But he replied to one of them, “Friend, I am doing you no wrong; did you not agree with me for the usual daily wage? Take what belongs to you and go; I choose to give to this last the same as I give to you. Am I not allowed to do what I choose with what belongs to me? Or are you envious because I am generous?” (Matthew 20:13-15)
My new favorite podcast is the Star Wars Minute, a show where the two hosts and a guest spend 15-20 minutes or so discussing one minute of the movie Star Wars. During one of the episodes for the section of the film where the rebels attack the Death Star, they brought up something that, as many times as I have seen the movie, has never before crossed my mind: what do the other X-wing pilots of Red Squadron think of Luke? After all, he just arrived with Princess Leia, having known little about the Rebellion until very, very recently. And what qualifies him to fly a space fighter in this crucial Death Star run, besides his ability to bullseye womp rats in his T-16 back home? Did he ace the X-wing simulator test or something?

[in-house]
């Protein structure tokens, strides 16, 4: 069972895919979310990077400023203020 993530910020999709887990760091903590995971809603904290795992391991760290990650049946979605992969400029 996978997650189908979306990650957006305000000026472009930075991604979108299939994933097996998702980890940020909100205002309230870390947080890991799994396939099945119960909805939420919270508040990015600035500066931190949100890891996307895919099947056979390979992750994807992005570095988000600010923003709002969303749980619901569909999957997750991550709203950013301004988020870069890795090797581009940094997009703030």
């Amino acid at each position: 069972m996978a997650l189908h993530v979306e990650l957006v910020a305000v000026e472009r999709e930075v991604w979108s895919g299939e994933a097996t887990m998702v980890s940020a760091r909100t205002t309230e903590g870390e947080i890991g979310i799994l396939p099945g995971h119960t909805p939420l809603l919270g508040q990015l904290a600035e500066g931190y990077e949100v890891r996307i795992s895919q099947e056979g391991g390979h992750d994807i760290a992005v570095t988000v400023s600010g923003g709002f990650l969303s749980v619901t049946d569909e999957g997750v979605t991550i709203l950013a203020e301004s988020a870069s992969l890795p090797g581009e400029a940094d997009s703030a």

More importantly, what do the other members of Red Squadron think of this hick kid from some backwater planet who just fell off the turnip truck and ended up in the fifth X-wing? Was he replacing someone who was killed, or did they pull the former Red Five and give his fighter to Luke? Is Jek Porkins jealous because the squadron positions are based on skill rankings and this new recruit has just bumped him down a spot in the listings?
They’re legitimate questions. It’s human nature to say, “But that’s not fair!” A newcomer makes the crucial shot and gets a medal, while the original rebels must stand at attention and watch and pretend to congratulate him.
Or maybe they don't. Maybe they are grateful that this kid showed up and was able to contribute, able to fill in a spot where they sorely needed someone, able to inject new blood and new enthusiasm into an organization in danger of becoming jaded and ineffectual. I’d like to think that I fall into this camp, knowing that the reward is not mine to bestow, grateful to get what I have earned and grateful for the help in accomplishing the mission, no matter how late in the day it comes, but I’m only human. God forgive me when I forget that we’re all in this Christian walk together, and give me the grace to change my attitude and be grateful no matter how late in the day others show up to join the work crew.